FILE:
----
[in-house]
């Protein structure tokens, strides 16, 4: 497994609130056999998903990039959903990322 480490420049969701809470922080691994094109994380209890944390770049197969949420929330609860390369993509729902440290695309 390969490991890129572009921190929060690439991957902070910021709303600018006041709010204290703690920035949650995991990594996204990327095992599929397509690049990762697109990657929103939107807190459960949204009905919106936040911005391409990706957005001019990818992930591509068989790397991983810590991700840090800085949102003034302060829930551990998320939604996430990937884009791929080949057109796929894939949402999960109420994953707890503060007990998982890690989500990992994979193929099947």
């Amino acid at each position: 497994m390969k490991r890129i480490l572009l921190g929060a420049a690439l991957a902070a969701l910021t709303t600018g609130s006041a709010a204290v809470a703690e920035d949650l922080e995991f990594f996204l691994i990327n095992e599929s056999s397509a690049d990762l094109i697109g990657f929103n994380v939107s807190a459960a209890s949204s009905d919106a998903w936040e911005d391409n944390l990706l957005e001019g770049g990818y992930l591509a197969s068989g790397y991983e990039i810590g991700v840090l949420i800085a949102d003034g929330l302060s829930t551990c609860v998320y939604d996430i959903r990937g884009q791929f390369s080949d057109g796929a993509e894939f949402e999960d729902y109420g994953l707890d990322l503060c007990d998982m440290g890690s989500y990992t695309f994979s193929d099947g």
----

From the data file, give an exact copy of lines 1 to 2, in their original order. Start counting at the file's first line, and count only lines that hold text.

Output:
[in-house]
């Protein structure tokens, strides 16, 4: 497994609130056999998903990039959903990322 480490420049969701809470922080691994094109994380209890944390770049197969949420929330609860390369993509729902440290695309 390969490991890129572009921190929060690439991957902070910021709303600018006041709010204290703690920035949650995991990594996204990327095992599929397509690049990762697109990657929103939107807190459960949204009905919106936040911005391409990706957005001019990818992930591509068989790397991983810590991700840090800085949102003034302060829930551990998320939604996430990937884009791929080949057109796929894939949402999960109420994953707890503060007990998982890690989500990992994979193929099947």